Repair in Pairs

Repair in Pairs

The bad news is many of us don't take care of our cars the way we should and that lack of maintenance will eventually catch up to us. I wanted to focus in on one habit I would like to recommend you develop; that is to replace things in pairs. Whether it be a light bulb or a suspension part like a ball joint or a brake caliper, it is a good practice to replace both sides. If you think about it, both sides of the car have the same amount of wear, so if one side wears out or breaks, you can be pretty sure the other side will not be far behind. Even if the part looks good, do yourself a favor and change it anyway. You won't know it, but, trust me, you will save yourself a fair amount of aggravation. Here are some of the parts you should change in pairs that come to mind, though not everything. • Brakes and brake components like calipers and wheel cylinders, drums and rotors. • Suspension parts like ball joints, tie rod ends, struts and springs. • Light bulbs, b ... read more

Don't neglect your timing belt!

Don't neglect your timing belt!

We had a VW Passat in the shop this week on which it appears the client forgot to replace the timing belt at the recommended interval. The car is in perfect condition otherwise and all of the other maintenance items had been taken care of. The original belt went over 190,000 miles, well beyond its recommended life, before it broke. When the belt broke it left the customer stranded on the highway at night, but worse than that, it did significant damage to an otherwise perfectly good engine. We had to remove the cylinder head to have all the bent valves replaced along with the normal items you would replace with a timing belt. The long and short of it is what would have been a several-hundred-dollar maintenance service turned into a several-thousand-dollar engine repair. If your car has a timing belt, check the mileage against the recommended service interval for your car and be sure to perform this service on time. Not doing sot can be very inconvenient, not to mention expensive

Trust matters when things do go as planned

Trust matters when things do go as planned

Occasionally I like to write about an oddball scenario that we come across in the shop and how it turned out. Recently we had a Buick come in and the owner complained about a coolant leak and overheating. After filling the coolant level and putting the system under pressure, our technician noted two fairly significant coolant leaks. One of the leaks was coming from the water pump and the other from the intake manifold gasket. These are two fairly common problem areas and, at this point, it seemed like a fairly straightforward repair scenario, especially after confirming the vehicle did not overheat when it was full of coolant. With the work approved and the parts located, we set out to perform the recommended repairs. The repairs went as expected and the car was back up and running in the allotted time. After testing the vehicle in the shop, it was taken for a lengthy test drive. With all systems go, the car was then delivered to the owner. Another successful repair, or so we though ... read more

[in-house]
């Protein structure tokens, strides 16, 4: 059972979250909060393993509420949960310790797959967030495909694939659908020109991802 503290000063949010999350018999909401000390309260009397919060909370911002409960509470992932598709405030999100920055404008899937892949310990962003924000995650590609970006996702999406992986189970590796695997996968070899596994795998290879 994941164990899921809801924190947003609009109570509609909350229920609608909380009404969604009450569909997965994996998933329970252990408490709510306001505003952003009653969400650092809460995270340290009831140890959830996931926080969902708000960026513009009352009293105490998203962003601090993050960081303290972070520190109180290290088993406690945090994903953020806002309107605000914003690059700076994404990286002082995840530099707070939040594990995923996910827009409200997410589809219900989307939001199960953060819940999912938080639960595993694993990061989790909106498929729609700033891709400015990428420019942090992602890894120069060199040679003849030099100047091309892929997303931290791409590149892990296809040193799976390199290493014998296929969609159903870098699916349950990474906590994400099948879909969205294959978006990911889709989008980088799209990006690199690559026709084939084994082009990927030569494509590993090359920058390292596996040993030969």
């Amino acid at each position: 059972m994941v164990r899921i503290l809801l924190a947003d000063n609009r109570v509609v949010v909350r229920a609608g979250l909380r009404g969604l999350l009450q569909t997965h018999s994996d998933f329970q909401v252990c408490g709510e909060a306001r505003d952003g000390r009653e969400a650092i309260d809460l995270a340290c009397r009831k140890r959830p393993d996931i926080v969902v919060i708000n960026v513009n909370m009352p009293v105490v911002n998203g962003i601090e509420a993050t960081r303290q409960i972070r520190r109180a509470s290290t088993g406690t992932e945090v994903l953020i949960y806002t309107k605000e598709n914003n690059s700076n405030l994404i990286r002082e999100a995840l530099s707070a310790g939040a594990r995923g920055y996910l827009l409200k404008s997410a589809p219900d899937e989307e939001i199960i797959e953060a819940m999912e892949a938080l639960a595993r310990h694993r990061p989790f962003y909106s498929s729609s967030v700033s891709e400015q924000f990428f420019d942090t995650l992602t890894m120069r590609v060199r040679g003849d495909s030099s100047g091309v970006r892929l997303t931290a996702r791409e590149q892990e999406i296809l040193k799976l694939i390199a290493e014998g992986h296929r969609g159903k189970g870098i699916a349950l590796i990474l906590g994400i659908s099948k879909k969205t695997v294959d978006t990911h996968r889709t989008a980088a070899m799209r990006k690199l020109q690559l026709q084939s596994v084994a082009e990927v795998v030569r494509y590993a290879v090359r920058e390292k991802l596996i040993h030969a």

Time to tune up!

Time to tune up!

Q. I am getting a 2005 Toyota Camry from grandma in Arizona. It has been garaged-kept (never driven in summer months) and has only 25,000 miles on it. What parts and fluids should be changed? I would like to keep it another 10 years. A. What an opportunity for you to get a great car with such low mileage! Because of its age and how it was driven, I would recommend changing/flushing all the fluids. This would include the coolant, transmission fluid, power-steering fluid, brake fluid and the engine oil. If it has a timing belt, I would change that, too, and I would scrutinize all the rubber parts of the car for any signs of dry rot or deterioration. These parts would include, but not limited to, the belts and hoses, axle boots, tires and brake hoses. Finally, don't skip the normal inspection you would give any older car like the brakes and filters. Make sure all the lights work. If there are any leaks, you might want to get these taken care of now, too. If you put a little money ... read more

Understand the symptoms to pinpoint a heater problem

Understand the symptoms to pinpoint a heater problem

Most of us have probably turned the heater in our cars on at some point over the last couple of weeks. It's very possible that heater did not work the way it should. Here are some of the various problems we have seen with heater systems on some of the cars brought in to see us. Poor heat This condition can be caused by many things but sometimes it is as simple as a bad thermostat. Take note of the temperature gauge on your dash and if it is runs lower than normal the thermostat is most likely the source of the problem. On many newer cars this could also activate a "check engine" warning light as a car that runs too cool will not get optimal fuel economy. Another cause for poor heat could be a restricted heater core. This is a small radiator-looking core that fits up in the dash. When the fan blows air across it, its heat is blown into the car. If this system becomes plugged up, the coolant can't transmit the heat to the core and it won't work. S ... read more